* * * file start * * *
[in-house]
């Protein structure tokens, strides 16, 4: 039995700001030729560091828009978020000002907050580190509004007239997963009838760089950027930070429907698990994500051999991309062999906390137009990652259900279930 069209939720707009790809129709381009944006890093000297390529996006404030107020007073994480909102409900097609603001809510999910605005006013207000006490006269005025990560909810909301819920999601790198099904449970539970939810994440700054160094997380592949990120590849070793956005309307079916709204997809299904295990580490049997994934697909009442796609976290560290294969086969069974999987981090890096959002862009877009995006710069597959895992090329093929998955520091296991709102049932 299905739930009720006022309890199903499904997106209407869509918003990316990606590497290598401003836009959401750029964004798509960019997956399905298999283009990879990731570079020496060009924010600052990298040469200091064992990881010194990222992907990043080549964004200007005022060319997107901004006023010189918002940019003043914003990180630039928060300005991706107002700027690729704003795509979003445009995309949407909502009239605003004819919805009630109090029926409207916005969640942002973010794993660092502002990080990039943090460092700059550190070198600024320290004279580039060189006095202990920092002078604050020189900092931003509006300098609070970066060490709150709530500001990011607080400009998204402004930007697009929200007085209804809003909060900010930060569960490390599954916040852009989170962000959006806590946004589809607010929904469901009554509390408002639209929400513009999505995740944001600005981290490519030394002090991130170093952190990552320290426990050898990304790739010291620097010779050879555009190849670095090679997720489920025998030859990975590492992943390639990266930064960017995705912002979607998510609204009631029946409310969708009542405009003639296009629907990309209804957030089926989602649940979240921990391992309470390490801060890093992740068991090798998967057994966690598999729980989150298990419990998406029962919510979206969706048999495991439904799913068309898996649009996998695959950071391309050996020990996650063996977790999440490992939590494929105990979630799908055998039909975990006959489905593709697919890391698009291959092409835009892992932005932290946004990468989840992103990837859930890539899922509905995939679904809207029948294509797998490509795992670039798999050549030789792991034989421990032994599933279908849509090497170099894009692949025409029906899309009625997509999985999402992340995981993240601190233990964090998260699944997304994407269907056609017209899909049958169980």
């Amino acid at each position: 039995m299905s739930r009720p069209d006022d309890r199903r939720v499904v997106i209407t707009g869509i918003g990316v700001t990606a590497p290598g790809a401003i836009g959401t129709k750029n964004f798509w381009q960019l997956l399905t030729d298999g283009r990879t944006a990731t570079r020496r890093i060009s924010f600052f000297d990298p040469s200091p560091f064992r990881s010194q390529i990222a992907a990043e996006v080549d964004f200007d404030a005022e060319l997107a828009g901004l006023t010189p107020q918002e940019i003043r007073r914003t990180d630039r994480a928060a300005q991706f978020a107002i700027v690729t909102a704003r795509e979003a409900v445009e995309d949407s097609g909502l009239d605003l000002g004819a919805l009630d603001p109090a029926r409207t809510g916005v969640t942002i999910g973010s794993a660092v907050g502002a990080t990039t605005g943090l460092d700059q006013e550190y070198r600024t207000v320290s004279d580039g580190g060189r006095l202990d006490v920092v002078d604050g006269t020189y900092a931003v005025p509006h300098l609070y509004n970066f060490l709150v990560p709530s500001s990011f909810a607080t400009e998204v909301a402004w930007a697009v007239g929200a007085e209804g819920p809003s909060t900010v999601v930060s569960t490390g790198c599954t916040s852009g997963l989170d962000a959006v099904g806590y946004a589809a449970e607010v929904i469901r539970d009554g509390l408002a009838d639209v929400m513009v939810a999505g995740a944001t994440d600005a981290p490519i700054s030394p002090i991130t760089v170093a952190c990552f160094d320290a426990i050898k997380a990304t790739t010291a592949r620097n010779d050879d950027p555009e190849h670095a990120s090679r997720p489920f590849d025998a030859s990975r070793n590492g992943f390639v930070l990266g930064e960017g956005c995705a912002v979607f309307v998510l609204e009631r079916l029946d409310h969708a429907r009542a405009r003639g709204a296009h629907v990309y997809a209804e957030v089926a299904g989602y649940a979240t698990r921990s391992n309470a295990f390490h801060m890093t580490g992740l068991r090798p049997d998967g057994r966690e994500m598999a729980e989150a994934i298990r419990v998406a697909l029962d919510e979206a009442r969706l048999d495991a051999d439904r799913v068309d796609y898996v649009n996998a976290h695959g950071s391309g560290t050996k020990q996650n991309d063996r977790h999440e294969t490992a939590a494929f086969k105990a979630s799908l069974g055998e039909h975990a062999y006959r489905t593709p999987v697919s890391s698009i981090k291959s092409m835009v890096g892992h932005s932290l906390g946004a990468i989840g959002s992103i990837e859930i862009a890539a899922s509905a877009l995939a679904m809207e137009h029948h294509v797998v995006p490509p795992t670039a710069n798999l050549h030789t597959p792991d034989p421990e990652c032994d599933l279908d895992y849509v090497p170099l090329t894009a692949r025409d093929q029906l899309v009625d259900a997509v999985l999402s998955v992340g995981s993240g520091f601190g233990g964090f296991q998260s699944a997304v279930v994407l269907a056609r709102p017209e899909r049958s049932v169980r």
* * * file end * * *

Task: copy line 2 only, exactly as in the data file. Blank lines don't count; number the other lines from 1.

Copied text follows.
């Protein structure tokens, strides 16, 4: 039995700001030729560091828009978020000002907050580190509004007239997963009838760089950027930070429907698990994500051999991309062999906390137009990652259900279930 069209939720707009790809129709381009944006890093000297390529996006404030107020007073994480909102409900097609603001809510999910605005006013207000006490006269005025990560909810909301819920999601790198099904449970539970939810994440700054160094997380592949990120590849070793956005309307079916709204997809299904295990580490049997994934697909009442796609976290560290294969086969069974999987981090890096959002862009877009995006710069597959895992090329093929998955520091296991709102049932 299905739930009720006022309890199903499904997106209407869509918003990316990606590497290598401003836009959401750029964004798509960019997956399905298999283009990879990731570079020496060009924010600052990298040469200091064992990881010194990222992907990043080549964004200007005022060319997107901004006023010189918002940019003043914003990180630039928060300005991706107002700027690729704003795509979003445009995309949407909502009239605003004819919805009630109090029926409207916005969640942002973010794993660092502002990080990039943090460092700059550190070198600024320290004279580039060189006095202990920092002078604050020189900092931003509006300098609070970066060490709150709530500001990011607080400009998204402004930007697009929200007085209804809003909060900010930060569960490390599954916040852009989170962000959006806590946004589809607010929904469901009554509390408002639209929400513009999505995740944001600005981290490519030394002090991130170093952190990552320290426990050898990304790739010291620097010779050879555009190849670095090679997720489920025998030859990975590492992943390639990266930064960017995705912002979607998510609204009631029946409310969708009542405009003639296009629907990309209804957030089926989602649940979240921990391992309470390490801060890093992740068991090798998967057994966690598999729980989150298990419990998406029962919510979206969706048999495991439904799913068309898996649009996998695959950071391309050996020990996650063996977790999440490992939590494929105990979630799908055998039909975990006959489905593709697919890391698009291959092409835009892992932005932290946004990468989840992103990837859930890539899922509905995939679904809207029948294509797998490509795992670039798999050549030789792991034989421990032994599933279908849509090497170099894009692949025409029906899309009625997509999985999402992340995981993240601190233990964090998260699944997304994407269907056609017209899909049958169980």